3. Connect the fan's hot wire to the branch one terminal.

Wiring the lights to the standalone switch:

  1. Connect the lights' common ground to the casing of the switch.
  2. Connect the lights' neutral to the common neutral. (one position occupied)
  3. Connect the lights' hot wire to the common terminal of the switch.
  4. Connect the "interface" common ground to the casing of the switch. (both terminals occupied)
  5. Connect the "interface" neutral to the common neutral. (second position occupied)
  6. Connect the "interface" black (hot-one) to branch one on the switch.
  7. Connect the "interface" red (hot-two) to branch two on the switch.

Wiring the lights to the "medium" switch:

  1. Connect the "interface" common ground to the casing of the switch.
  2. Connect the "interface" neutral to the common neutral. (second position occupied)
  3. Connect the "interface" black to branch one on the switch.
  4. Connect the "interface" red to branch two on the switch.

Power it all up:

  1. Connect the fan's switch casing to the common ground (first position occupied)
  2. Connect the light's switch casing to the common ground (second position occupied)
  3. Connect the power cord ground to the common ground (third position occupied)
  4. Connect the powercord neutral to the common neutral (third position occupied)
  5. Connect the fan switch common to the common hot (first position occupied)
  6. Connect the lights switch common to the common hot (second position occupied)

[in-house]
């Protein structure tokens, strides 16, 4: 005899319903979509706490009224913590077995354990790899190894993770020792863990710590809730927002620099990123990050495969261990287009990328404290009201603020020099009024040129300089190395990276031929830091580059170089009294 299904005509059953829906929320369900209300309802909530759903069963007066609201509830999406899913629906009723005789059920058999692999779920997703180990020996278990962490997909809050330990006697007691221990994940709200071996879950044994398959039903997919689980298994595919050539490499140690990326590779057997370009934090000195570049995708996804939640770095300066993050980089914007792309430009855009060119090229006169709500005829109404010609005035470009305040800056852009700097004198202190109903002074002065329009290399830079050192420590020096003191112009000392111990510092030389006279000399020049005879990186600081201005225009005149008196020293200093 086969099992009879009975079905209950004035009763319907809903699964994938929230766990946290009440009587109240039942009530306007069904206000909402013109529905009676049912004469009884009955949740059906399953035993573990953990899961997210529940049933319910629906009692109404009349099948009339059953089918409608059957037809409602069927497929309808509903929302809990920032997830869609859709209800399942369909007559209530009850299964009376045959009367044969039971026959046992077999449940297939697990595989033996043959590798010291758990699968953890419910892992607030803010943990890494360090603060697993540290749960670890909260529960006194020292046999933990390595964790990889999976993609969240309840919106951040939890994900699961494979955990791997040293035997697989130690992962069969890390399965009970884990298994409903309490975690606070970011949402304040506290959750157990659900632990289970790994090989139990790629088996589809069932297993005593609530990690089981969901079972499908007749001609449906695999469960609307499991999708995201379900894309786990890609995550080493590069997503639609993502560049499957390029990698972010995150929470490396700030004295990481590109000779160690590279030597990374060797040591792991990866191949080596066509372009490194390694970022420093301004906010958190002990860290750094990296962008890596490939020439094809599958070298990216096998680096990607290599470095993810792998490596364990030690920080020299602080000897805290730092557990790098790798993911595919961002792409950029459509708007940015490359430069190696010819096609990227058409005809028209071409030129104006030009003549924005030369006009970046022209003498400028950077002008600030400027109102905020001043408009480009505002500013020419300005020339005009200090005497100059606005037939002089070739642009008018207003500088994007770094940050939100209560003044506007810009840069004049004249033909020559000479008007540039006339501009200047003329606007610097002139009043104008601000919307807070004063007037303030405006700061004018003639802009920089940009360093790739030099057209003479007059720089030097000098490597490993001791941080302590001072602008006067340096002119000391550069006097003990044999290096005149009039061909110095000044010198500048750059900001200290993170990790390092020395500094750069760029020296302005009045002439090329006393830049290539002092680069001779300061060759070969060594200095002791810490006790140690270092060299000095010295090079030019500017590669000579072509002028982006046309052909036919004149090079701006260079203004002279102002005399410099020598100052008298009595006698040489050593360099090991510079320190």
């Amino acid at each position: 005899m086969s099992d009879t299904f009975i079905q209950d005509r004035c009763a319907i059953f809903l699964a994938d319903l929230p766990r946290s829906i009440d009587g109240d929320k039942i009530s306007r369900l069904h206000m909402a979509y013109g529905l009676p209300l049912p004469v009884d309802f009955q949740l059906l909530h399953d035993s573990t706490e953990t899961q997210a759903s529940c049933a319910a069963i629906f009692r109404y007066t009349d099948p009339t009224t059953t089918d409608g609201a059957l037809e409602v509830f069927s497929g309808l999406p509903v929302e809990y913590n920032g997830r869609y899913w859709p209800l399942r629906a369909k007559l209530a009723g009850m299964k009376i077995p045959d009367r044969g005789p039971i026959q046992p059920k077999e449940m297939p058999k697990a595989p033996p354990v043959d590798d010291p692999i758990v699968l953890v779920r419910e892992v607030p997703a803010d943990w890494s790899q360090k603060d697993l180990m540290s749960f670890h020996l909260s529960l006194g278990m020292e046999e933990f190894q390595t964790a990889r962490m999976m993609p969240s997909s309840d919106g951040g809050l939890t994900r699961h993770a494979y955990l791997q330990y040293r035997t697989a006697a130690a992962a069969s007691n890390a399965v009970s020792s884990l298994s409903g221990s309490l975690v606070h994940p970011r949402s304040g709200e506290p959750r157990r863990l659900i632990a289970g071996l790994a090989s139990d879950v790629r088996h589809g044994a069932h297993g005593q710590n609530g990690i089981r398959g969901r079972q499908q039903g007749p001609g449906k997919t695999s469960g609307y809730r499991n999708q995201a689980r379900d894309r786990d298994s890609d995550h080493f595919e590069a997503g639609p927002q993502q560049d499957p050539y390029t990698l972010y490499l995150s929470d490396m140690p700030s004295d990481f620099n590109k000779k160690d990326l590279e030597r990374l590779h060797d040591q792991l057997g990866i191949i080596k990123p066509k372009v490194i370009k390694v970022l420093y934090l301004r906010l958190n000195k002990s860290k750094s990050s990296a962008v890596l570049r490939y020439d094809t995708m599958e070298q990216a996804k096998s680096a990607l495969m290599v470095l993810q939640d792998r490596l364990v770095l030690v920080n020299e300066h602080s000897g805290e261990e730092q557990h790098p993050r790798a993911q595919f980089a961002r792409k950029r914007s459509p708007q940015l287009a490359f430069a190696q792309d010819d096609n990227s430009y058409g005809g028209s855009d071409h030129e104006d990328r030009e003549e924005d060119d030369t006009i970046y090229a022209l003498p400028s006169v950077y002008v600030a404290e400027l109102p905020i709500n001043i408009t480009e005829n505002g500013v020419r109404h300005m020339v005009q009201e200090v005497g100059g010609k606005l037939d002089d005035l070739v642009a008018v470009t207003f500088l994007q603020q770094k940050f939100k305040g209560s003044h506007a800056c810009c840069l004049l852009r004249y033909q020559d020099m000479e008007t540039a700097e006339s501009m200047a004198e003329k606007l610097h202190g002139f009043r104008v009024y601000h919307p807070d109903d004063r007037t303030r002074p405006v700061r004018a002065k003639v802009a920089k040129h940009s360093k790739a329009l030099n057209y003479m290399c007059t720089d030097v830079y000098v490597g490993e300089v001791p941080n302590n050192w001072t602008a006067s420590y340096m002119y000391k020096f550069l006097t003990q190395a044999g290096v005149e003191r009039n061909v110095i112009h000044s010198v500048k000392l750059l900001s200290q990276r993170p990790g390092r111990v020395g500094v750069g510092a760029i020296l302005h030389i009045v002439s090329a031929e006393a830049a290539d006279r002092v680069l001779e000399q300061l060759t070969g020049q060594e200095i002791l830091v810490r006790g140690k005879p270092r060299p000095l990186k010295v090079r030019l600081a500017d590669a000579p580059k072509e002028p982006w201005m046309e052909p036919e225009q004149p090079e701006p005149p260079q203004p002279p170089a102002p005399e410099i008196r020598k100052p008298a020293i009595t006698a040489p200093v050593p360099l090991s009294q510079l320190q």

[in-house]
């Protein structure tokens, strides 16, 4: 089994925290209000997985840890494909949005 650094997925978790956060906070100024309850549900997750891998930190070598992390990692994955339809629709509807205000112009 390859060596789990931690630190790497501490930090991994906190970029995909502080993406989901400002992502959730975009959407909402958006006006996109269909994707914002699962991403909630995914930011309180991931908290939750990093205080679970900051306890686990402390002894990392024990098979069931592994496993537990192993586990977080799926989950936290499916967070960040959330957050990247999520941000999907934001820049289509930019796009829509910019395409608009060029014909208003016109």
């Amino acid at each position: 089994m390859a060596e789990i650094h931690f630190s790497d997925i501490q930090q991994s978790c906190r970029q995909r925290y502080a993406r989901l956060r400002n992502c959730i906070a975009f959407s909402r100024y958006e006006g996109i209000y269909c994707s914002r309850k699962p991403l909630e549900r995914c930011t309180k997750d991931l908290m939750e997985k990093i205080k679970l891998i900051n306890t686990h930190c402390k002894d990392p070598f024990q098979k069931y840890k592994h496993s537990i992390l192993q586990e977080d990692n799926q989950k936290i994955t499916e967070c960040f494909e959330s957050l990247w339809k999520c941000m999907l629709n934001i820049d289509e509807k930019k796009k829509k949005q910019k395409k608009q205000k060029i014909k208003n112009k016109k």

7. Connect the power cord hot to the common hot (third position occupied)

Security:

  1. Double-check all terminals are connected to single wire.
  2. Double-check all casings have both terminals connected to the common ground wires.
  3. Double-check all neutral wires are connected only and only to neutral wires.
  4. Double check all hot wires are connected only and only to hot wires or terminals.
  5. Double-check that colours do match.
  6. Double-check all screws are tight and wires fit.
  7. Double-check the fan switch is off (or switched to blank branch 2) and that lights switches are switched to branch one and branch two or vice versa.

Testing:

Be sure NOT TO TOUCH ANY NAKED WIRE OR SCREW!

  1. Turn the breakers on (nothing at all shall happen).
  2. Carefully try the switches.
  3. Turn the breakers off.
  4. Close all switches and boxes.
  5. Turn the breakers on.
  6. Enjoy.

This should be a foolproof procedure to set the circuit up. If you have any doubt do not hesitate to ask or call electrician to do the job. It is no shame to admit I can't do that and call a professional in.


enter image description here

Here you can see the one pole switch with body allready prepared to be two pole switch (it is significatly cheaper to have one mold for multiple units; internals for the second pole are just not present here).

You can see there is no common ground (the whole casing is made of thermoplast and thermoset, both are insulators). The top screw is the common terminal, the bottom left is branch one and the missing bottom right would be the branch two.

  • Can you direct me to a picture of a switch to which you are referring to? – EeekaNora Nov 13 '18 at 1:41
  • @EeekaNora We have a lot of switches from brand new to 50 years old ones (Yes, I do know about the hoarding issue) and I cannot remember what switch I have not opened yet. Can you link images of the switches you do have? – Crowley Nov 13 '18 at 9:21